Do you normally use a CPA? Yeah, we have one. He hasn't got back to me yet. And I was just kind of getting a couple different perspectives possible. OK. Yeah.
So, I mean, here's the key. They have to do real work. You've got to comply with employment laws in terms of age and hours and all of that. Follow the child labor laws. You've got to give them real wages that are reasonable. You've got to separate family and work jobs and then withhold taxes appropriately. You know, got to deposit the wages and then file a tax return depending on, you know, how much they earn. But then, you know, if you do that in the right way and your CPA is on board with that, then if they have earned income, you could absolutely begin funding a Roth IRA up to that earned income. And I think that's a great idea because the earlier you can start getting that tax free compounded growth, the better. I think the key is you just need to do some homework and make sure that, you know, you're doing everything the appropriate way.
For instance, with the child labor laws, you can check with the U.S. Department of Labor and get all of those details on what you need to know along with the other issues I mentioned. OK? Yep. How much of a percentage would you put? Would you put all of it until they're, you know, 16, 17, they start using it? I think the key is kind of how do you want to approach this? Like, so, for instance, the other major expense would be college. How do you want to handle that? And do you want to take, you know, a portion of this and put it into a 529? Or are you going to save for college separately? And this really is for the long term.
I'd probably split it 50-50 so they have something they could use more currently when they're ready and then have something for the long term. Caleb, thanks for your call today. God bless you, my friend. We'll be right back on MoneyWise. Stay with us. Thanks for joining us today on MoneyWise Live.
I'm Rob West, your host. You know, we see in Luke 12 the parable of the rich fool, which concludes by talking about the fact that we should be rich toward God. He says to this rich fool, What does that mean? Well, I think it's managing our money in such a way that it's apparent that God is our ultimate joy and affection, not our things.
We've got to reorient our hearts and our minds toward how we handle God's resources so we can, in fact, not be rich toward the things of this world, but rich toward God, where he is the object of our affection. Well, that's what we try to do each day on this program. By the way, our team is away from the studio, so don't call in. We did line up some great questions in advance, though, so you enjoy. Back to the phones, we go to Arkansas. Hi, Glenda. Thanks for your patience.
Go right ahead. I'm calling regarding my granddaughter, who is 16 right now, and she lives in California. I'm in Arkansas, but I want to put something aside for her. She doesn't really have a lot of family and all that she can count on. And I wondered what might be a good thing to put. Well, I'm thinking $100 a month if I can sock it away somewhere, whether it's a savings account. I don't know what all the things are.
What would you suggest? Yeah, let's try to get a little more specific on how you would want to ultimately give this to your granddaughter. At what age and for what purpose? Well, I'm not sure of 18 or 21.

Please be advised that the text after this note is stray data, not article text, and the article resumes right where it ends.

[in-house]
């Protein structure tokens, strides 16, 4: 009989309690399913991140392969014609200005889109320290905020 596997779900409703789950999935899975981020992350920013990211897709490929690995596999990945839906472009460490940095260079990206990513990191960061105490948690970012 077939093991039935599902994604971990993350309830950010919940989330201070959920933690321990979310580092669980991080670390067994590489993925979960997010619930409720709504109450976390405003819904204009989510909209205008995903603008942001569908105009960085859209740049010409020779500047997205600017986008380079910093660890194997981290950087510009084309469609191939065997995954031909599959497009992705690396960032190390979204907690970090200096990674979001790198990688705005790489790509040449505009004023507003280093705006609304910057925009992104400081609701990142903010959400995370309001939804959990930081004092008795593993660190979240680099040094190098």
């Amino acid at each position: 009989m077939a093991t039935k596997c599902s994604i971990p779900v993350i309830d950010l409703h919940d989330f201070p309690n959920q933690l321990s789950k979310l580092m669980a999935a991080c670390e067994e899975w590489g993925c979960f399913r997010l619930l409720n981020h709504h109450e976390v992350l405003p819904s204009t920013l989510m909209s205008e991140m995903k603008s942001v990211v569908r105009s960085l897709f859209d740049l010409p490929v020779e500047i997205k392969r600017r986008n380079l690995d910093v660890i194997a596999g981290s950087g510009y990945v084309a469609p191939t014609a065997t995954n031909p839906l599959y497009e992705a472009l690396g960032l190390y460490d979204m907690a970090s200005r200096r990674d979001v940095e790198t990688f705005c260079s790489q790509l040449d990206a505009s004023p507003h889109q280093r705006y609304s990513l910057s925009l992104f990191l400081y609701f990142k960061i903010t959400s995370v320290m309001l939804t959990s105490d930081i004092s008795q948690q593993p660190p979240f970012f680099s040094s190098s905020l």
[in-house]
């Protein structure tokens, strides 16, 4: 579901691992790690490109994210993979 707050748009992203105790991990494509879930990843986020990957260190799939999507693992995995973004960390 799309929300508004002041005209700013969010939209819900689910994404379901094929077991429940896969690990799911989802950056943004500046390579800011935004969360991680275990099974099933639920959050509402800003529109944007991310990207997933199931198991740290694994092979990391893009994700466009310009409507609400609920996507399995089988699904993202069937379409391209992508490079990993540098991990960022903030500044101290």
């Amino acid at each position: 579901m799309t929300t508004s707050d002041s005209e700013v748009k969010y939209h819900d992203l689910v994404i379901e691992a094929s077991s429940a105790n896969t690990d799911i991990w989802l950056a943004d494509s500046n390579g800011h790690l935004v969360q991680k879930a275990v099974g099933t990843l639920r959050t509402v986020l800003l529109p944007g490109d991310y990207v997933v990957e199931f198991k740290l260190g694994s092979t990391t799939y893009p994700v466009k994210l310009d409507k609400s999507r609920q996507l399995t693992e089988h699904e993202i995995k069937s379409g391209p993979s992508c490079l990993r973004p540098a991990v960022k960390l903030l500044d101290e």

She may need it at 18, and the purpose would be whatever she might need, because she may just have a need to have some money to live on. Yeah, and what is her age now? 16, and I'm like retired. I'm 73, so I may not be around. You never know.
Well, it doesn't sound like the Lord's quite done with you yet, so you may be here quite a while, Glenda. So somewhere between two and perhaps five years is what you're thinking, correct? Yeah, that's about right. Okay, and are you wanting to have control over when she gets it, or do you automatically want her to get it at 18, for instance? I don't think that matters. I just don't want her to get it before that.
Okay. Yeah, the only reason I ask is if you put it in a custodial account, which would mean that it becomes her asset at the age of majority, you just have to recognize that if that's 18 in your state, and let's say you felt like she wasn't quite ready for it at that point, you wouldn't have any control over that. Whereas if you keep it in your name, then you get to determine the time and place that you transfer this money over to her. But I think for right now, what you could do is look at the I bonds, the inflation bonds. You'd only have to leave that money in for a year. You could buy up to $10,000 worth.
And right now they're paying 6.8%, and there's no risk on it because it's backed by the US government. And you could open the account in her name, or you could put it in your name and make her the beneficiary if you were to pass away. And then any time after 12 months, you can redeem it, and you'd be credited the interest that goes with it.
So that would be one way to go. You'd buy the I bonds at treasurydirect.gov. You could set up an account, and then you could buy $100 worth a month if you want. Given that the time horizon is less than five years, I probably wouldn't put it in the stock market.
So what I would do is either use the I bonds that I mentioned or just put it in a high-yield savings account in your name, like at Marcus or Capital One 360 or Ally Bank, and then just set up an automatic transfer every month of that $100 from your checking into that high-yield savings account that's going to be paying about 3% right now per year. But the key is it's safe, and it's earmarked for her, so it's separate from your other money. And that way, whenever you're ready to give it to her, whatever you've accumulated over the next couple of years, up to five years, it's sitting right there.
You don't have to worry about the stock market being up or down or sideways. And then you could just pull it out and give it to her. Does that make sense?
Yeah. Now, do I have to pay taxes on this? You would. And that's where it comes down to whether it's your account or hers. But if you keep it in your name, you would pay the taxes. If you decided to put it in a custodial account, then she would. Okay. And the custodial account would end whenever, like I said, when she was 18 or 21, whichever I chose or whatever.